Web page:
Whether you are shredding DH trails, racing cross-country, or grinding dirt roads, a comfortable and high-performance shoe is vital for having a good time. The best shoes provide efficient power transfer to the pedals, are comfortable to walk in, and don’t have any weird pressure points.
We’ve collected three of our favorite women’s mountain bike shoes for use with flat pedals, and five of our favorite shoes for clipless pedals. If you’re not sure which you need, scroll to the bottom of the article for tips on choosing shoes. We’ve also included a comparison chart so you can sort by price and other features.
Women’s Mountain Bike Shoes for Flat Pedals
If you’re riding with flat pedals, a mountain bike specific shoe with nice grippy soles will make a world of difference compared to riding with tennis shoes. Here are some of our faves.
Five Ten Freerider Pro
The Five Ten Freerider is the shoe of choice for most gravity riders. The rubber sole offers superior grip, and the upper is weather-resistant which makes this a nice shoe for use in rainy climates or in areas with lots of river crossings.
We also like the non-bulky, low-profile so you won’t feel silly wearing these to the pub to grab a beer after your ride. They look good no matter what you’re doing!
They do run a little small, so order up a half size to get the perfect fit.
Specialized 2FO Roost
The Specialized 2FO Roost is Specialized’s latest iteration of their flat mountain bike shoe. Rather than creating a men’s and women’s version of the shoe, the Roost is simply unisex. (The sizes are European so you can still get a good fit even if you have a smaller foot). The only bummer is if you are looking for a feminine looking shoe, as it only comes in darker, more masculine colors–which might be what you’re looking for anyhow.
In the past, we haven’t been wild about the grippiness of Specialized’s flat shoes, but the Roost are just as grippy as the Five Ten or Ride Concepts. They don’t offer quite as much protection, so wouldn’t be my top pick for serious downhill days, but work great on the trail thanks to their walkability and light weight construction.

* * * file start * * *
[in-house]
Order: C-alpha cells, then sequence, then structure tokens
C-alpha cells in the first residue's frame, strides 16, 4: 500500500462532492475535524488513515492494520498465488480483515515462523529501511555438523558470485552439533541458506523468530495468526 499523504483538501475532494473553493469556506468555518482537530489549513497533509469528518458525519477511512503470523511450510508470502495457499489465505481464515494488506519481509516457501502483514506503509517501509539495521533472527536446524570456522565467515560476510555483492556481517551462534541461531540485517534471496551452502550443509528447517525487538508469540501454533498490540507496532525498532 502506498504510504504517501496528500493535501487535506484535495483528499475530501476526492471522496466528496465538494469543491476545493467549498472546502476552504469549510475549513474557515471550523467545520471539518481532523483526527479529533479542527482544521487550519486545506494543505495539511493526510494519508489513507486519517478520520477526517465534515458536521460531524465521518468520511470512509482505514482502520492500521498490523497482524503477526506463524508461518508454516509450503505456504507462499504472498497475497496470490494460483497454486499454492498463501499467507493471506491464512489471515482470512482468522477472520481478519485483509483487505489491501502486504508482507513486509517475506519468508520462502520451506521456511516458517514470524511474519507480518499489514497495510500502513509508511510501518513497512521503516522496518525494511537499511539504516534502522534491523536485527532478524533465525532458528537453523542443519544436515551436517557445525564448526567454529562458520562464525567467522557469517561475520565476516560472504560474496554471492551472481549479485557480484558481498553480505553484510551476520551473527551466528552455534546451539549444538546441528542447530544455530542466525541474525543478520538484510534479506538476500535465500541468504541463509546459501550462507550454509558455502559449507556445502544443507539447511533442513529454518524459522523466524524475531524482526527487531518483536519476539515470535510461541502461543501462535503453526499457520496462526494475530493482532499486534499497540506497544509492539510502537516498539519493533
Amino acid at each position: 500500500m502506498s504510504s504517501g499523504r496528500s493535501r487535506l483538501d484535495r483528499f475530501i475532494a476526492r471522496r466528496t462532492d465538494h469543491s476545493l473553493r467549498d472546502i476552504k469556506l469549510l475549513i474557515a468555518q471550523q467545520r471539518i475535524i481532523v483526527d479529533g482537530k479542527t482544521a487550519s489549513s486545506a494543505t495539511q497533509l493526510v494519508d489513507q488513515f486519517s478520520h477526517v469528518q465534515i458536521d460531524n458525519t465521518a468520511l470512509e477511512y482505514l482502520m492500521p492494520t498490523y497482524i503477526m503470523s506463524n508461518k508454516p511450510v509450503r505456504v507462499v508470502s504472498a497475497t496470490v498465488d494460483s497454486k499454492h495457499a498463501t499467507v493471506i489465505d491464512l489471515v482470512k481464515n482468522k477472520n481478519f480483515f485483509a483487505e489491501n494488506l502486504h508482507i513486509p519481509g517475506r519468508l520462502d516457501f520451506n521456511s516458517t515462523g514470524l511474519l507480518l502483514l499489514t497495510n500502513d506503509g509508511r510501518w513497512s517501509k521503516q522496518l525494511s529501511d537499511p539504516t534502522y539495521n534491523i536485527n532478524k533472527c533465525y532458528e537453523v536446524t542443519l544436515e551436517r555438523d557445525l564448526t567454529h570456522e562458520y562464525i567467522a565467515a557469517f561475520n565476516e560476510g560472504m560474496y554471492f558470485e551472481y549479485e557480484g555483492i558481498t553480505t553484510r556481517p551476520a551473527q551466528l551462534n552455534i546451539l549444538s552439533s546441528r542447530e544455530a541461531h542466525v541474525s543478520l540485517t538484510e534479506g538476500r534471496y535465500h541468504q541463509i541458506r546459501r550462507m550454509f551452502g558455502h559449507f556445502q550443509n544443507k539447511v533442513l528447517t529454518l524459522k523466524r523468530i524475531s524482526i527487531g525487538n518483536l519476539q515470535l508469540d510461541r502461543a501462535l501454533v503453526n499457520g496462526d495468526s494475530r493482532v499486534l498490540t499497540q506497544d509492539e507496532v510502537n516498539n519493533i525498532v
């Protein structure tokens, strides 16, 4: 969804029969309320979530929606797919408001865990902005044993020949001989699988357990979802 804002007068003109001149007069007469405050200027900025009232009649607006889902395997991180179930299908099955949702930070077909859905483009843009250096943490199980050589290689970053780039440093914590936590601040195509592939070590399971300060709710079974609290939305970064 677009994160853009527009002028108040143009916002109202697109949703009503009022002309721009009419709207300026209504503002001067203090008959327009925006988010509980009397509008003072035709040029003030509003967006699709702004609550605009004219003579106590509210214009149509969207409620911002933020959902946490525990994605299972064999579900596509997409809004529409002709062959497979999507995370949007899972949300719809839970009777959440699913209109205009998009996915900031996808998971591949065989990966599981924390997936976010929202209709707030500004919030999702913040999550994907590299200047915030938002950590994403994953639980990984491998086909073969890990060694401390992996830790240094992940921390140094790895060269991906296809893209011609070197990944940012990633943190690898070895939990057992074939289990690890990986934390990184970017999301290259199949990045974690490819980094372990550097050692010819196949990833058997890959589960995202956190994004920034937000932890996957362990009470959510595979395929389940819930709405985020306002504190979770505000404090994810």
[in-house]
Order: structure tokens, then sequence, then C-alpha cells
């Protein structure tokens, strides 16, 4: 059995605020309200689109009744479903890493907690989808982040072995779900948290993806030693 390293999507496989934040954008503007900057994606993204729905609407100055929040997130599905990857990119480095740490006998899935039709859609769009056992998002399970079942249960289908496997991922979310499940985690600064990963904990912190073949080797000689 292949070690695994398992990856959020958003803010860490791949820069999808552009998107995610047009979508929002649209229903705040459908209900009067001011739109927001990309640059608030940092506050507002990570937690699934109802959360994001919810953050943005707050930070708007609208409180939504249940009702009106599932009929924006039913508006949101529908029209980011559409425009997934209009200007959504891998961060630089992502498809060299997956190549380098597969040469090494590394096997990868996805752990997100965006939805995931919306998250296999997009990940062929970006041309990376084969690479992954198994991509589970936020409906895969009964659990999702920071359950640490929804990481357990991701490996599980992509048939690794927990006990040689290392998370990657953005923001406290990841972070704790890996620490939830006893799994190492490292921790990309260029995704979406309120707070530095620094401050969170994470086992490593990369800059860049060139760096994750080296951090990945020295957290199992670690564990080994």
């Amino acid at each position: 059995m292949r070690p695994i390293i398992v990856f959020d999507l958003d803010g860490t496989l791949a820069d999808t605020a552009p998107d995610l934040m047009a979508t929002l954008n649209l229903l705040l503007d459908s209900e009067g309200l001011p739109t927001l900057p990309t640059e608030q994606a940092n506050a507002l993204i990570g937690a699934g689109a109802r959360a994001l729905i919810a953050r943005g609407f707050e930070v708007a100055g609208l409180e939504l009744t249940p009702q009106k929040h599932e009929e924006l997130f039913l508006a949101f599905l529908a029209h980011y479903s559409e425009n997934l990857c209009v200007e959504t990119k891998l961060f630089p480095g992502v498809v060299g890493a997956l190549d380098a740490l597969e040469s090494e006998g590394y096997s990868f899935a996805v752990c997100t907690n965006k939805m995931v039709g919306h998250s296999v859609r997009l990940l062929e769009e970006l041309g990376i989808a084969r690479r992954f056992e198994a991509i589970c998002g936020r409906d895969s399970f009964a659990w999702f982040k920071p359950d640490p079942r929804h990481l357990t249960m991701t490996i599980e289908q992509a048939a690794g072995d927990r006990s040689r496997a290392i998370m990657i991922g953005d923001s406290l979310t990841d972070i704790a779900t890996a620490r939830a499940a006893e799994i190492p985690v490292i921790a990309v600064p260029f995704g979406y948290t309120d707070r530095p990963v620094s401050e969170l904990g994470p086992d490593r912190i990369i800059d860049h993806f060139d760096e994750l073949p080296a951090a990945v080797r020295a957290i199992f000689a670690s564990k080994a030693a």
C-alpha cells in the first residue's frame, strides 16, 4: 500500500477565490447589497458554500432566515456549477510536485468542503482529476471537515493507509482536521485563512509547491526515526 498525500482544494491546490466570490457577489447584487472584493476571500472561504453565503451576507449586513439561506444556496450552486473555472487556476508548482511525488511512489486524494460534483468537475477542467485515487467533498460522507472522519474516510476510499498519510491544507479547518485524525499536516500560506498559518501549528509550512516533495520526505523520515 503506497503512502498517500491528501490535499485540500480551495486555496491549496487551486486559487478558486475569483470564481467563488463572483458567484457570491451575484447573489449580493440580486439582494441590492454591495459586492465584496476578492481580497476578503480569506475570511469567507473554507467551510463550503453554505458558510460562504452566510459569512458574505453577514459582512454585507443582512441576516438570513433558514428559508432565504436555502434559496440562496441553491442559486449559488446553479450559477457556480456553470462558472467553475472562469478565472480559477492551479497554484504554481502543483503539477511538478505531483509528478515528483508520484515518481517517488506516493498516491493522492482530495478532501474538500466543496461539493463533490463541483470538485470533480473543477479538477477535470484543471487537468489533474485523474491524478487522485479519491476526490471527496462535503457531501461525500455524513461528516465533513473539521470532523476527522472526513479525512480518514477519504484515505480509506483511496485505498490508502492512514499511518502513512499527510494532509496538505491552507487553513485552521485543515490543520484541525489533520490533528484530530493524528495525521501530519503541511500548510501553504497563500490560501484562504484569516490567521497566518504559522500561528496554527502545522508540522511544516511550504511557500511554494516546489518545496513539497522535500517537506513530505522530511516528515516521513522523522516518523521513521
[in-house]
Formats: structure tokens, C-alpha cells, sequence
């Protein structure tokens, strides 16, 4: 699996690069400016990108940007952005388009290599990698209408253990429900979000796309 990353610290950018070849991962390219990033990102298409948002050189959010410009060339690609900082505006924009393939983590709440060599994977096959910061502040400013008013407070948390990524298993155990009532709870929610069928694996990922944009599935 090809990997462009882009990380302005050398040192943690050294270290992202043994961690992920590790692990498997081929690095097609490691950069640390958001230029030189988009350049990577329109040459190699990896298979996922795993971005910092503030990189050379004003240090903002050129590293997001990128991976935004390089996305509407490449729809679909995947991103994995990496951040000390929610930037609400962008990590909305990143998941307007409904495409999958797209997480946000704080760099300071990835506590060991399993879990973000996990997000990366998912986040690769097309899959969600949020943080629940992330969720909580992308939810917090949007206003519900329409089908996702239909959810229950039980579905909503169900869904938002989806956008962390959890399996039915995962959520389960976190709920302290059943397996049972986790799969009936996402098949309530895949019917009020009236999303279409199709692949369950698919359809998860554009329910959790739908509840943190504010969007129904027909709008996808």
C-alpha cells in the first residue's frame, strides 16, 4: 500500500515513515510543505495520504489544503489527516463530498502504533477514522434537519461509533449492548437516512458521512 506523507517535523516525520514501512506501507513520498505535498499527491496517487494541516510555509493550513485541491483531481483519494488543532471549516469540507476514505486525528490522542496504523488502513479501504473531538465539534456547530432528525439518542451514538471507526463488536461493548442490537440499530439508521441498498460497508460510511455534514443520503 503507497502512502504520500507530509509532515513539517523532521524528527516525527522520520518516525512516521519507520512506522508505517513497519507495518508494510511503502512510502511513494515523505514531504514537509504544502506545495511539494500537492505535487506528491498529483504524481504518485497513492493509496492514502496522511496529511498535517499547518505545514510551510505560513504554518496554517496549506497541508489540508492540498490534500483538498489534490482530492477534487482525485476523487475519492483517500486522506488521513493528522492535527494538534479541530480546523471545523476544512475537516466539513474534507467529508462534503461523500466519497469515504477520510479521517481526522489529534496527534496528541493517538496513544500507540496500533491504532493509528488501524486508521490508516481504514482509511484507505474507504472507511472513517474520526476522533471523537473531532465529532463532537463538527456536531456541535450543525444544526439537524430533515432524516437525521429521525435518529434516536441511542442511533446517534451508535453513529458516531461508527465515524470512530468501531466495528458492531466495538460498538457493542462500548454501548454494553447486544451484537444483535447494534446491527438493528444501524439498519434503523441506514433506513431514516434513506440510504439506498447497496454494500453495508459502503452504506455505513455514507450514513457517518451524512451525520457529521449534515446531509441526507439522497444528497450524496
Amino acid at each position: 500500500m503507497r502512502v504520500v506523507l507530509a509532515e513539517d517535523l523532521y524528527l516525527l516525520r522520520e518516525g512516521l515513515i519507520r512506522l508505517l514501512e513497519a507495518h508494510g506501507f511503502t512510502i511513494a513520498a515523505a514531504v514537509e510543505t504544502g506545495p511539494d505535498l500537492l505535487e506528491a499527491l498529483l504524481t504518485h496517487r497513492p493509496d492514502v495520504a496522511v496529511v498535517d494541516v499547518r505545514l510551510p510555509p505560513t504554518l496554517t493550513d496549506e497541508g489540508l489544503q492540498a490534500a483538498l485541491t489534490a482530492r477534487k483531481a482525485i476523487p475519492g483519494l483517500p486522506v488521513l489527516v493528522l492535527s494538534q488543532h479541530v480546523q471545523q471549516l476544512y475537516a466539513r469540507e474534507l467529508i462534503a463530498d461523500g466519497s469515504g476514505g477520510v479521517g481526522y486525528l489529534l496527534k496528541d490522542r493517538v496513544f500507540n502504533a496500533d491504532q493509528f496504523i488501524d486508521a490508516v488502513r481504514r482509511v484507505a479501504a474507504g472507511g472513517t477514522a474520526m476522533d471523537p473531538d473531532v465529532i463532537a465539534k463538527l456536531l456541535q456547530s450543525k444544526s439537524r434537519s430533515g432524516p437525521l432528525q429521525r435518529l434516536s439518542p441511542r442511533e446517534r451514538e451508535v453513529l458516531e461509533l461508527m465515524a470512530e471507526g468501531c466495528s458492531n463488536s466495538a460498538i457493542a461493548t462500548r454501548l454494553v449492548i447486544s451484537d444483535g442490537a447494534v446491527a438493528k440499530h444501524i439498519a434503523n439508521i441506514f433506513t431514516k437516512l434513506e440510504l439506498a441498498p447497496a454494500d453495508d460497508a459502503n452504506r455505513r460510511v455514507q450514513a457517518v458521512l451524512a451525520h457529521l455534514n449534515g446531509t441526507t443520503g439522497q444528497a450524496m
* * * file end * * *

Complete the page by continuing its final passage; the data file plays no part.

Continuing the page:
Ride Concepts Women’s Livewire
A relative newcomer to the scene, the Ride Concepts Livewire, has quickly become a favorite. It’s great for trail riding as well as some downhill or freeriding.
The shoe isn’t too rigid, so it’s comfortable for walking around, and it looks cool enough to wear for errands on the way home.
The grippy sole is as good (some might argue better) than the sole on the industry-leading FiveTen Freeriders. It’s plenty grippy for all but the very most agressive downhill racer types.
The toe and heel feature anti-abrasion material which offers lots of foot protection as well as long-term durability. You should be able to get quite a few seasons out of these shoes.
Women’s Mountain Bike Shoes for Clipless Pedals
Prefer to ride “clipless” pedals rather than flats? We’ve got several options for you here, including super-stiff shoes for maximum power transfer in cross-country races to more casual kicks intended for trail-riding and hike-a-biking.
Sidi Trace 2
Sidi makes my favorite mountain bike shoes. Their top-of-the-line shoe, the Sidi Drako*, retails for an outrageous $500, but the Sidi Trace provides much of the performance of the Drako at a more reasonable price.
The Trace is incredibly comfortable, provides superior power transfer to the pedals, and will last forever. I wore my Sidi’s for 10 YEARS before they bit the bullet.
This is a great shoe for women who like to race.
Giro Women’s Sector
The Giro Sector provides an ultra-stiff carbon fiber sole covered with rubber for good traction when hike-a-biking. We also appreciate that the shoe has a unique breathable upper surface that provides lots of breathability. (Though is less ideal if you live in a wet climate).
It adjusts via 2 BOA dials that do an excellent job of providing just the right fit. The inner molded footbed also provides lots of arch support.
Pearl Izumi X-Alp Divide*
The Pearl Izumi X-Alp Divide is a favorite of a lot of the ladies I ride with thanks to the superior traction on the sole and the breathable upper.
The shoe is designed to mimic the stiffness of Pearl Izumi’s popular X-Alp road shoe, but has a sole that’s better suited to hike-a-bikes. This makes it ideal for dirt road and gravel riding.